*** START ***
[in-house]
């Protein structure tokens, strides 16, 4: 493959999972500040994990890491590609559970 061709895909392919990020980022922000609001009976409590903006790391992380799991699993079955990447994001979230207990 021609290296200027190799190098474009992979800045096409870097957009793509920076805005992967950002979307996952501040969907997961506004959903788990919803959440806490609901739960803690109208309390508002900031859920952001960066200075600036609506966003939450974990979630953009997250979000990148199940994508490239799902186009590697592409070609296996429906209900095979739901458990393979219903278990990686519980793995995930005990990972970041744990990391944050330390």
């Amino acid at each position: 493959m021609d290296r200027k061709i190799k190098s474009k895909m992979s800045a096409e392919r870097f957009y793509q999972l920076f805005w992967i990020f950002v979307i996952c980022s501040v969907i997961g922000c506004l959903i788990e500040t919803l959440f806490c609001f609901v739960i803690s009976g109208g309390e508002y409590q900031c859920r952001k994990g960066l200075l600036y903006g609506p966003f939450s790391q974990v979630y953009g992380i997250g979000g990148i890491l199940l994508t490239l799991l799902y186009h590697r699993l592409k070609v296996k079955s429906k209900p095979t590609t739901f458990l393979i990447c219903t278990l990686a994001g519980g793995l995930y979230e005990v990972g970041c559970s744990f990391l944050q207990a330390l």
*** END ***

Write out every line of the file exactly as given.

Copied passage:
[in-house]
């Protein structure tokens, strides 16, 4: 493959999972500040994990890491590609559970 061709895909392919990020980022922000609001009976409590903006790391992380799991699993079955990447994001979230207990 021609290296200027190799190098474009992979800045096409870097957009793509920076805005992967950002979307996952501040969907997961506004959903788990919803959440806490609901739960803690109208309390508002900031859920952001960066200075600036609506966003939450974990979630953009997250979000990148199940994508490239799902186009590697592409070609296996429906209900095979739901458990393979219903278990990686519980793995995930005990990972970041744990990391944050330390």
């Amino acid at each position: 493959m021609d290296r200027k061709i190799k190098s474009k895909m992979s800045a096409e392919r870097f957009y793509q999972l920076f805005w992967i990020f950002v979307i996952c980022s501040v969907i997961g922000c506004l959903i788990e500040t919803l959440f806490c609001f609901v739960i803690s009976g109208g309390e508002y409590q900031c859920r952001k994990g960066l200075l600036y903006g609506p966003f939450s790391q974990v979630y953009g992380i997250g979000g990148i890491l199940l994508t490239l799991l799902y186009h590697r699993l592409k070609v296996k079955s429906k209900p095979t590609t739901f458990l393979i990447c219903t278990l990686a994001g519980g793995l995930y979230e005990v990972g970041c559970s744990f990391l944050q207990a330390l």